A more important question, considering the discussion about blending Investigations which is scheduled for February 10th, is whether it is possible or even advisable to blend Investigations with other materials. To figure that out you have to figure out what the differences between the approaches are and then examine those differences to see if they can be blended.
If you ignore all the rhetoric and debate about traditional and reform math and look at the details, you realize that the major differences between the two approaches fall into two broad categories – computational fluency and the introduction of standard processes and formulas.
The Investigations program follows the belief that learning the standard algorithms and math facts too soon inhibits the development of number sense and reasoning. Students in Investigations use what the authors call “transparent” algorithms to solve problems. Formal exposure to the standard algorithms is deferred until later grades and limited to comparing and contrasting the standard algorithms to the “transparent” algorithms taught in Investigations. The standard algorithms for addition and multiplication are studied in Investigations in Grade 4; the standard algorithms for subtraction is studied in grade 5. The standard algorithm for long division is not studied. PWCS has moved the lesson studying the standard algorithm for addition to Grade 3 and subtraction to Grade 4, but the nature and extent of the lessons are still limited to comparing and contrasting the standard algorithms to the “transparent” algorithms taught in Investigations.
Traditional math programs follow the belief that the standard algorithms are a primary computational tool, that learning them to the point of mastery allows students to explore more complex and abstract concepts. As such, traditional math programs teach the standard algorithms when students begin multi-digit addition and subtraction, generally in Grade 2. The standard algorithms are then practiced and reinforced to the point of mastery. Alternate computational strategies are taught, but only after the standard algorithms have been mastered.
How do you blend these two approaches when the philosophies which underlie them are so divergent? How do you adapt Investigations to provide direct instruction on the standard algorithms and ensure that it provides sufficient support and practice that the processes are mastered when the program is designed around the belief that learning those processes too early or to the point of mastery is dangerous?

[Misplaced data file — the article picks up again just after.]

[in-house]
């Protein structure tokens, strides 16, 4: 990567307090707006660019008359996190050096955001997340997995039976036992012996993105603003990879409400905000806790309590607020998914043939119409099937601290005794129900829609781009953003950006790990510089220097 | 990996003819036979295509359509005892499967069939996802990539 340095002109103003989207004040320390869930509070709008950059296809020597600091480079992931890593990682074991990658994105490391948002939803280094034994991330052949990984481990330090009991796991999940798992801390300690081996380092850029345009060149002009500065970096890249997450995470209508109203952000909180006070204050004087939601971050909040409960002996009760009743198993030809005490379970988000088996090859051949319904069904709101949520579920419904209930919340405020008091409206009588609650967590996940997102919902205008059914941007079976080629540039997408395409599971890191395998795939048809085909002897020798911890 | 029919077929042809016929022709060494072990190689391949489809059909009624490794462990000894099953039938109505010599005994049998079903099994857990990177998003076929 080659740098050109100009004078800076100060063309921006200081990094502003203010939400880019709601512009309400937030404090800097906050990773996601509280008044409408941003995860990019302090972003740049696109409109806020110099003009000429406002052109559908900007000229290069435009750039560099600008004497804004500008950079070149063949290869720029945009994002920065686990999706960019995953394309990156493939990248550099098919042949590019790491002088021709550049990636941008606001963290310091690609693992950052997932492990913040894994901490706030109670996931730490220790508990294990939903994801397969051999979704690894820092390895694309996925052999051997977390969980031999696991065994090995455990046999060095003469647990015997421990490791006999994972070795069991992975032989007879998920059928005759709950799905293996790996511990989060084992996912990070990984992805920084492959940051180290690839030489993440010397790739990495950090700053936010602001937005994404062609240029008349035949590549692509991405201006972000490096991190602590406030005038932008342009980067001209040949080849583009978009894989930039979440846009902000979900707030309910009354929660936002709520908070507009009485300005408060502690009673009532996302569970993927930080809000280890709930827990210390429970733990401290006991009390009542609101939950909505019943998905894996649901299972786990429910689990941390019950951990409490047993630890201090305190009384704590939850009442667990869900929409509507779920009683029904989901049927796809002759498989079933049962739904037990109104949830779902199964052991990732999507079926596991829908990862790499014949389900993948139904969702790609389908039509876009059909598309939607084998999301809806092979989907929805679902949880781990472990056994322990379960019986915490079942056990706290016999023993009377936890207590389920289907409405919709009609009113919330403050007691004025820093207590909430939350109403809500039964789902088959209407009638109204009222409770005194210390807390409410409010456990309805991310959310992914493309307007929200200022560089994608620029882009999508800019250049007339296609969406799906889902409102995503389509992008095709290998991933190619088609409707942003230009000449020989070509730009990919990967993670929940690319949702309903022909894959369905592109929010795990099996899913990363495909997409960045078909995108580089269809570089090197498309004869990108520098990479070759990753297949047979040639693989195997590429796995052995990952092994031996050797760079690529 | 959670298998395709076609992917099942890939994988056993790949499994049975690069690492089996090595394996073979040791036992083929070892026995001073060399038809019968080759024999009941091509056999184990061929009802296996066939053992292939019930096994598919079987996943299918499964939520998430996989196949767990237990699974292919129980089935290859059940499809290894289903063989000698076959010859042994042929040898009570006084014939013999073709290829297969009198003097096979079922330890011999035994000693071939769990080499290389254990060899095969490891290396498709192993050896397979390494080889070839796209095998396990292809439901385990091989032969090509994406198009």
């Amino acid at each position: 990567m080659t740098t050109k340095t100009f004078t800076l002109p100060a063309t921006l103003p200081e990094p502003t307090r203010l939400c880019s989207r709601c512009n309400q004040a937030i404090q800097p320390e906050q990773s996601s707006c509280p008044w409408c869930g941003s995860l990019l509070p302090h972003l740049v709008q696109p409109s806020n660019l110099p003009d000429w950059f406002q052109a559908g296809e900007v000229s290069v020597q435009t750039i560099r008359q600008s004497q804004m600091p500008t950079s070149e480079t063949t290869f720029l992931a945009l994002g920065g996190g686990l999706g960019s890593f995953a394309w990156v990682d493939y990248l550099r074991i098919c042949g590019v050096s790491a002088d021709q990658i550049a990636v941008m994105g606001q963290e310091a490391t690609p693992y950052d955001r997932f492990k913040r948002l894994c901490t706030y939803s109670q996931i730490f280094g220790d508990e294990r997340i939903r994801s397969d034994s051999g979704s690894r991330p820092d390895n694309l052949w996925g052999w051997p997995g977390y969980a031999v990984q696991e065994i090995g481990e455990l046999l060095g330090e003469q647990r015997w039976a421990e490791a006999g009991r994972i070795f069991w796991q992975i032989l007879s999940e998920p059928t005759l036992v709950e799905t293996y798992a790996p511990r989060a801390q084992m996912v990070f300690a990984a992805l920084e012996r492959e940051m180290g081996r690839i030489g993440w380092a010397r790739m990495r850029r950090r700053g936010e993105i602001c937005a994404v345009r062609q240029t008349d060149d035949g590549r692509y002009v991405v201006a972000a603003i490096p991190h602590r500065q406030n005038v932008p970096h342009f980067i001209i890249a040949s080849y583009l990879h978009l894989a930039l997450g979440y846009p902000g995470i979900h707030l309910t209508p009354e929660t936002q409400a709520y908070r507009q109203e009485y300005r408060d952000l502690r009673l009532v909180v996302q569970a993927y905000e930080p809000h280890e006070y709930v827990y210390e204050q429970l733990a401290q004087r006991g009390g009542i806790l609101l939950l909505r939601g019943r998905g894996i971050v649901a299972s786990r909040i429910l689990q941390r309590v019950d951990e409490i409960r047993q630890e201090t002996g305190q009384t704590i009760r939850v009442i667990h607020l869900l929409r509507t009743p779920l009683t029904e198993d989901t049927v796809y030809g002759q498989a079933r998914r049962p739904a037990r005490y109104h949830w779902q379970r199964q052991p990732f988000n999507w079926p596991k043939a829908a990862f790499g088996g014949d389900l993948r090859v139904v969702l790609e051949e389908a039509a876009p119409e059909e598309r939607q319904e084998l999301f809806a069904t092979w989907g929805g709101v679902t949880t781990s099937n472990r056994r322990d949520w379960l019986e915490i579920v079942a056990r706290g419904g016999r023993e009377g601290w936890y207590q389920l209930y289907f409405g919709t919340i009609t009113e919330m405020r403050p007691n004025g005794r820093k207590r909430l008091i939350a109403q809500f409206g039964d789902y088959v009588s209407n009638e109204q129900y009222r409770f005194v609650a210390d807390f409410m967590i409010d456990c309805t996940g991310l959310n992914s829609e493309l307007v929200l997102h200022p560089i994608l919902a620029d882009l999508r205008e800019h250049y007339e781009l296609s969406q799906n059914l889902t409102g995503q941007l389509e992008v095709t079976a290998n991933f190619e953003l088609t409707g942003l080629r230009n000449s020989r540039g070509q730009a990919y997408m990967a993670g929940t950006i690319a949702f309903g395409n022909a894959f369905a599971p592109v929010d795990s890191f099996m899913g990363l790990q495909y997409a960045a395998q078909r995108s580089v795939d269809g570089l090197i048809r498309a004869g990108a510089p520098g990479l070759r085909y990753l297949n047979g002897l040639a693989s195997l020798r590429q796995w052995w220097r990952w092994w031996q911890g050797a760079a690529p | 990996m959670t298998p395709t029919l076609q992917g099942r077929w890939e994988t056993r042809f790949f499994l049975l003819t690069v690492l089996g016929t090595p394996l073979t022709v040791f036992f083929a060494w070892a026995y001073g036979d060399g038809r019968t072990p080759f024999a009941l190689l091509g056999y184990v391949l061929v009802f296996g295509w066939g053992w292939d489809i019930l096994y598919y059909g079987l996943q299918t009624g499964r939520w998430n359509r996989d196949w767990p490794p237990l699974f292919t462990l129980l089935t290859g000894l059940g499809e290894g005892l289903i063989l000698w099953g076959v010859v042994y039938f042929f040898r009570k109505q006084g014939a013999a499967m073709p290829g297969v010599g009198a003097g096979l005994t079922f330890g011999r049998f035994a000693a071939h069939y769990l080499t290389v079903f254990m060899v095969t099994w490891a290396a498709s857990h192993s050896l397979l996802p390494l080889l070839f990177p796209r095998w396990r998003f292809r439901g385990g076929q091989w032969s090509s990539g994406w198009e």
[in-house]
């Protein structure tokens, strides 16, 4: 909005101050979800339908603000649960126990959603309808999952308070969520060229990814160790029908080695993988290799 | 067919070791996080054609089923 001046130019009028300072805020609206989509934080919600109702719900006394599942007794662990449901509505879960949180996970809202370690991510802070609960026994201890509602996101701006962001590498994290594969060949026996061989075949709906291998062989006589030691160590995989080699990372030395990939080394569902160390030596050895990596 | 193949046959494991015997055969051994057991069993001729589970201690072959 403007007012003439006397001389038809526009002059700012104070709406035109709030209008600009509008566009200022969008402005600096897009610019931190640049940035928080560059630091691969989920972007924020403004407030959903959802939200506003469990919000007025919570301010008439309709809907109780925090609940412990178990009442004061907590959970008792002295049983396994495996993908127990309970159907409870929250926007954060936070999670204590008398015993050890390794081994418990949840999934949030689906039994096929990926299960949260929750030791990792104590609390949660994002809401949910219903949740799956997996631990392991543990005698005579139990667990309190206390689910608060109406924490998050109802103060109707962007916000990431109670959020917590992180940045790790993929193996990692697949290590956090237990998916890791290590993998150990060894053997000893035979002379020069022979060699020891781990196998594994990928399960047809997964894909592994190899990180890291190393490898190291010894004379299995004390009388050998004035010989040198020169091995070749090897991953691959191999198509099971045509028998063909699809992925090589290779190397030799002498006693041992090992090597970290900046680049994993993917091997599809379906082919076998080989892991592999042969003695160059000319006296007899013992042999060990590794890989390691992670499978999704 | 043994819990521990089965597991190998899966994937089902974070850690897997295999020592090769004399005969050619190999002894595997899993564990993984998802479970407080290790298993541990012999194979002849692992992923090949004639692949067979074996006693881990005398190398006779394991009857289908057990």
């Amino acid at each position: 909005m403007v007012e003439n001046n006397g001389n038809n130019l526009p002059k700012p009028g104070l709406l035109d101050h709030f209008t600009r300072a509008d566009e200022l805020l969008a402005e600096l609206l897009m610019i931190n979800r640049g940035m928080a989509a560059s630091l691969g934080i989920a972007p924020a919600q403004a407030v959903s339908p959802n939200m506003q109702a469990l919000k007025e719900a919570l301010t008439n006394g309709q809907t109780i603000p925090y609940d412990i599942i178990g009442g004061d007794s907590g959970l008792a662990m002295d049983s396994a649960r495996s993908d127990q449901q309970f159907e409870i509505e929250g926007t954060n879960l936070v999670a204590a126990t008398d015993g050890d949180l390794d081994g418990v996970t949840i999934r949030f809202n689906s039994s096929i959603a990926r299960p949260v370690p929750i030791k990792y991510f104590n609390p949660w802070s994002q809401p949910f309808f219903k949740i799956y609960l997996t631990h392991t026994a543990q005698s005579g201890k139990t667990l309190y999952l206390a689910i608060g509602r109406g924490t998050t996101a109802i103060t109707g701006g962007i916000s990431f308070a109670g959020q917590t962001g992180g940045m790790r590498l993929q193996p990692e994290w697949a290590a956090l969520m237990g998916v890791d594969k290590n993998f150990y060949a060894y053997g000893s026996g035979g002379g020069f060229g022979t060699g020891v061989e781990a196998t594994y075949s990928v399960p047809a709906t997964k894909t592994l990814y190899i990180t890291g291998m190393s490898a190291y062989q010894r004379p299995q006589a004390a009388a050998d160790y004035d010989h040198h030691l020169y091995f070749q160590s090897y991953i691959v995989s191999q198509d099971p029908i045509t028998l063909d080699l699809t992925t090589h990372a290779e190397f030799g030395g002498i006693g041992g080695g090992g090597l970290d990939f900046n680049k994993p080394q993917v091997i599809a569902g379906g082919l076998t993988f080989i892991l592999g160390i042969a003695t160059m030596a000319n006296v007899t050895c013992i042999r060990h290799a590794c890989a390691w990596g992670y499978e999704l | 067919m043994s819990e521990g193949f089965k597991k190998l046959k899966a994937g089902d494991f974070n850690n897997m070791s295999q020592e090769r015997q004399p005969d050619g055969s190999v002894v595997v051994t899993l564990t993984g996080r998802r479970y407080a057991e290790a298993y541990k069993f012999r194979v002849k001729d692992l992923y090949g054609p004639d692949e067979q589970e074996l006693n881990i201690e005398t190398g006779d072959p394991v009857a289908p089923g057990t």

The primary difference between the two philosophies is whether the standard algorithms are taught, the extent to which they are taught, and when they are taught. When it comes to mathematics, programs are either traditional in that they teach the standard algorithms to the point of master to students beginning in Grade 2, or they are reform in that they teach alternate strategies and defer study of the standard algorithms to later grades.
Changing Investigations so that it teaches the standard algorithms to the point of mastery would require rejecting the “transparent” algorithms Investigations teaches and replacing them with direct instruction on the standard algorithms with materials obtained from other texts. That would undermine the philosophy which underlies Investigations and, in the words of our staff, “When the sessions in Investigations are treated as separate activities to be selected or rejected, this careful continuity is lost, and student learning is jeopardized.”
That sentiment has been echoed multiple times by PWCS staff and TERC, the authors of Investigations. In a February 2006 memo to Dr Walts, Pam Gauch, then Superintendent of Student Learning and Accountability, stated ” Research shows that student achievement will be better with the sole use of a traditional program or the sole use of a reform program than if both are used together.”
Our staff, in the document “Why are teachers asked to teach the Investigations program as it is written, rather than letting them choose from it?” , stated, “Research on program implementation cites inadequate fidelity of implementation as a major reason for program failure”.
Those comments seem to effectively close that debate – adapting Investigations by removing lessons and replacing them with lessons and materials obtaining from other texts will jeopardize student learning and increase the probability of program failure.
You may wonder about the commitments we’ve been hearing for the past several months about a blended approach to mathematics. What we’ve been calling a blended approach is nothing more than unadapted Investigations with a few additional lessons thrown in where necessary to meet SOL standards.
In lieu of the evidence of the inadvisability of changing the nature and structure of Investigations lessons, is creating a blended program with Investigations as the primary text something we really want to consider, or, is there another option to create a truly blended instructional program in PWC?
The opt in for traditional math seems to be that other option. The textbook we used previously in PWC is much more flexible and amenable to adapting. We could use that textbook as our primary textbook and supplement it with Investigations. We could keep the Investigations program intact and the traditional program, which would be available to students at their parents request, would be developed to provide that blend of instructional materials we keep hearing about. Yes, the opt in program would be a traditional program because it would teach the standard algorithms and formulas to the point of mastery, but that doesn’t mean it would disregard conceptual understanding.